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2017 AOTY/DOTY Entry

Topic: clothing and pfd's  (Read 1394 times)

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NowhereMan

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You'll get use to the wetsuit. If you never wear a dry suit you'll never know what you're missing. It's more of a luxury item than a nessecity.

True, but once you try a drysuit, you'll wonder why you ever used a wetsuit.
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ALPINEX

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I fish the delta a lot, but also fish the ocean. I wore it the other day to fish berryessa even just to get more comfortable in it. It's a farmer john and only 2mm thick, so not quite the protection the thicker ones offer, but for me it's been fine, and paired with the booties and gloves I don't anticipate a problem with short periods of immersion should they happen.

There's also a 3mm version of the same suit, you can also check out the reviews on amazon and other sites.

 
I just grabbed an NRS 2.0 farmer john on Amazon for $70. It's a lot thinner than most wear I think, but it's very flexible and comfortable. I believe it's sufficient for fishing wear I fish.

When I launched at bodega last week it was 34 degrees, I had the wetsuit, NRS booties, NRS pants and jacket with a thermal top on under the jacket. Eventually got hot and had to lose the paddling pants and thermal, definitely nice to have the wetsuit, and it'll be perfect for summer I think, should keep me warm enough should I have an off yak excursion as well.



interesting i would have thought that it would be too cold for just the 2.0  ,  where do you usually fish?   i think untill i get comfortable ill stick to napa river and slowly work my way to the ocean.

is that size chart on the outdoor play site pretty accurate?
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Dalong Boat

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I should of looked here before I bought these waders. Its clunky but I stay dry and warm.

https://www.amazon.com/Hodgman-Mackenzie-Cleated-Nylon-Boot-foot/dp/B00PCAHIFS/ref=sr_1_1?ie=UTF8&qid=1485322905&sr=8-1&keywords=hodgman+mackenzie+waders


I didnt even think of getting a wet suit because I didnt want to get wet at all...


Mojo Jojo

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I should of looked here before I bought these waders. Its clunky but I stay dry and warm.

https://www.amazon.com/Hodgman-Mackenzie-Cleated-Nylon-Boot-foot/dp/B00PCAHIFS/ref=sr_1_1?ie=UTF8&qid=1485322905&sr=8-1&keywords=hodgman+mackenzie+waders


I didnt even think of getting a wet suit because I didnt want to get wet at all...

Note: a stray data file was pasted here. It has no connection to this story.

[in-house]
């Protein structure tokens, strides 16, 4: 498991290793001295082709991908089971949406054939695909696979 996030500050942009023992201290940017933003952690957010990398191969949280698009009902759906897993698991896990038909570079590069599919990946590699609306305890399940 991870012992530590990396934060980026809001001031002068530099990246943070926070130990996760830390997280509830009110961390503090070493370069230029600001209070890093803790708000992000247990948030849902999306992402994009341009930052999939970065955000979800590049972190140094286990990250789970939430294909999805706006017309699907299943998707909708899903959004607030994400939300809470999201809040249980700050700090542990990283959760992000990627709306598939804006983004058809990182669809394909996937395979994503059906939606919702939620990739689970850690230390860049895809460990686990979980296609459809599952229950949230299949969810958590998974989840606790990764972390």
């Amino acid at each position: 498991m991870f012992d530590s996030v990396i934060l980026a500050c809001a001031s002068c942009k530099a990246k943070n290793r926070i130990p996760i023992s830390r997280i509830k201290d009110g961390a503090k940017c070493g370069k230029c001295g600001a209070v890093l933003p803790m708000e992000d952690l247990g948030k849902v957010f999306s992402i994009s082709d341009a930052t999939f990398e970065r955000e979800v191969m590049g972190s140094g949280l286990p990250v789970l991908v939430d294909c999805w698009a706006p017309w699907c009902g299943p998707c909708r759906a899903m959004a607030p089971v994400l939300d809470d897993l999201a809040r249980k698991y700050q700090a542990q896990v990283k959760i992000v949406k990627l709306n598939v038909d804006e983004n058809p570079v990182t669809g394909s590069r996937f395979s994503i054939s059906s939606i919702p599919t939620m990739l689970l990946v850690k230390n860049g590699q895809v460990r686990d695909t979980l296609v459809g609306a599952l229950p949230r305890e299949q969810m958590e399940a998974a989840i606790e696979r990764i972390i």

You don't get that wet in a wetsuit even when you swim or go through the spin cycle, at least I don't more sweaty then anything but a wetsuit cools pretty quick in the summer when wetted down. Just a personal opinion and we know what those are like cuz everyone has one, but I started in neoprene hodgemans cuz I was previously in a float tube and went wetsuit cuz I like the extra buoyancy and sweeted to death in a dry top.... but I personally wouldn't wear loose waders even with a belt it would be a snafu if they got water in them trying to pull yourself out of the water. It has been video taped done in a pool but I'm not going to try it. Just don't get cheap my wetsuit was at the top end for prices. 
« Last Edit: January 24, 2017, 10:01:27 PM by Mojo Jojo »


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LoletaEric

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This is a very important topic, as "dress for immersion" is known to be a steadfast rule for responsible kayakers.

I see talk in this thread about not wanting to or intending to get wet - that is a dangerous place.

None of us want to or intend to get wet, but we all know that if shit really gets bad out there - weather, gear failure, body failure, wild animal... - if it gets serious and we are in the water then we need to have dressed for immersion, or we have a good chance of dying.

Dressing for immersion means being in the water for more than a dunking or wash cycle.  I feel that the only responsible way to assess how to properly dress for immersion is to look at it like I've described here - what will save your ass when you do end up in the water for 5, 10, 15, 30 minutes or even more? 

Drysuits are great, but they don't offer enough insulating properties to keep you warm when you're in the ocean at 50 degrees or so. 

Wetsuits do offer the protection, but it's not that comfy sitting in a wet wetsuit all day.

I wear a wetsuit under my drysuit much of the time.  Since the wetsuit doesn't get wet it's nice and silky and dry against my skin.  The drysuit blocks the elements as well as the fish slime and bait!

What we don't want to do in this sport is get complacent regarding what we wear and what we are really prepared for.

End of soapbox.  :smt001
I am a licensed guide.  DFW Guide ID:  1000124.   Let's do a trip together.